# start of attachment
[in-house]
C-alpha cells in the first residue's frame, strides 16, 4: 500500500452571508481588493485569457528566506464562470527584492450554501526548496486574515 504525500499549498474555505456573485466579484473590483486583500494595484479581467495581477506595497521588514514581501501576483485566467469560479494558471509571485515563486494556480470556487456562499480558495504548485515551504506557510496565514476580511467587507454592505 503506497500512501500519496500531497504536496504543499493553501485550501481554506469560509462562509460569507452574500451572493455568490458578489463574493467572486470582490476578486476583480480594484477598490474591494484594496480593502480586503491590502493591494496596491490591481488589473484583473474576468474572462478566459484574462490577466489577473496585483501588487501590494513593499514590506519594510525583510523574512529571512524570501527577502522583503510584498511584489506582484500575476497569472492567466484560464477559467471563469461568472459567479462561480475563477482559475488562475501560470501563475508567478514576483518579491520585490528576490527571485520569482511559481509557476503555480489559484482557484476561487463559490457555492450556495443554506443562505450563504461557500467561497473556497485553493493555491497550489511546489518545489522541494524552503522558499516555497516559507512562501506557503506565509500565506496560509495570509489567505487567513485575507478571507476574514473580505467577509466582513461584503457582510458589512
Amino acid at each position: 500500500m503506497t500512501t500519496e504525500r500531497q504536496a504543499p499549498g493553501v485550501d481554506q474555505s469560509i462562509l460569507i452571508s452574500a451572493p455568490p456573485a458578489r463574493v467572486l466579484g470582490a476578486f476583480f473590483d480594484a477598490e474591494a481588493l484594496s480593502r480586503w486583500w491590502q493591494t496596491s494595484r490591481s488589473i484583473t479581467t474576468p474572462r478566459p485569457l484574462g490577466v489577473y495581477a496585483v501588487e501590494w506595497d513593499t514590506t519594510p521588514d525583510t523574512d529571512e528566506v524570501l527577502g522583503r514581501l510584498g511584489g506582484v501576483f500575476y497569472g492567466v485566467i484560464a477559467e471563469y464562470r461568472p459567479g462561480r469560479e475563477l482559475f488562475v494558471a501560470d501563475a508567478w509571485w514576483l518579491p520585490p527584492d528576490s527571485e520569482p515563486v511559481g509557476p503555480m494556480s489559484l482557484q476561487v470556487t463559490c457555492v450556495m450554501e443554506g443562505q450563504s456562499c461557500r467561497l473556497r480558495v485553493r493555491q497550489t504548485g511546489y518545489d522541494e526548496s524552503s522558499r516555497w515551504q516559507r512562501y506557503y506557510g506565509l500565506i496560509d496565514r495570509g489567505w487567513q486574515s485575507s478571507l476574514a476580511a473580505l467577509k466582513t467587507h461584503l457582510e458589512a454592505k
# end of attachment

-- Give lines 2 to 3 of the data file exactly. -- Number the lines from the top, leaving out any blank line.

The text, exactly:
C-alpha cells in the first residue's frame, strides 16, 4: 500500500452571508481588493485569457528566506464562470527584492450554501526548496486574515 504525500499549498474555505456573485466579484473590483486583500494595484479581467495581477506595497521588514514581501501576483485566467469560479494558471509571485515563486494556480470556487456562499480558495504548485515551504506557510496565514476580511467587507454592505 503506497500512501500519496500531497504536496504543499493553501485550501481554506469560509462562509460569507452574500451572493455568490458578489463574493467572486470582490476578486476583480480594484477598490474591494484594496480593502480586503491590502493591494496596491490591481488589473484583473474576468474572462478566459484574462490577466489577473496585483501588487501590494513593499514590506519594510525583510523574512529571512524570501527577502522583503510584498511584489506582484500575476497569472492567466484560464477559467471563469461568472459567479462561480475563477482559475488562475501560470501563475508567478514576483518579491520585490528576490527571485520569482511559481509557476503555480489559484482557484476561487463559490457555492450556495443554506443562505450563504461557500467561497473556497485553493493555491497550489511546489518545489522541494524552503522558499516555497516559507512562501506557503506565509500565506496560509495570509489567505487567513485575507478571507476574514473580505467577509466582513461584503457582510458589512
Amino acid at each position: 500500500m503506497t500512501t500519496e504525500r500531497q504536496a504543499p499549498g493553501v485550501d481554506q474555505s469560509i462562509l460569507i452571508s452574500a451572493p455568490p456573485a458578489r463574493v467572486l466579484g470582490a476578486f476583480f473590483d480594484a477598490e474591494a481588493l484594496s480593502r480586503w486583500w491590502q493591494t496596491s494595484r490591481s488589473i484583473t479581467t474576468p474572462r478566459p485569457l484574462g490577466v489577473y495581477a496585483v501588487e501590494w506595497d513593499t514590506t519594510p521588514d525583510t523574512d529571512e528566506v524570501l527577502g522583503r514581501l510584498g511584489g506582484v501576483f500575476y497569472g492567466v485566467i484560464a477559467e471563469y464562470r461568472p459567479g462561480r469560479e475563477l482559475f488562475v494558471a501560470d501563475a508567478w509571485w514576483l518579491p520585490p527584492d528576490s527571485e520569482p515563486v511559481g509557476p503555480m494556480s489559484l482557484q476561487v470556487t463559490c457555492v450556495m450554501e443554506g443562505q450563504s456562499c461557500r467561497l473556497r480558495v485553493r493555491q497550489t504548485g511546489y518545489d522541494e526548496s524552503s522558499r516555497w515551504q516559507r512562501y506557503y506557510g506565509l500565506i496560509d496565514r495570509g489567505w487567513q486574515s485575507s478571507l476574514a476580511a473580505l467577509k466582513t467587507h461584503l457582510e458589512a454592505k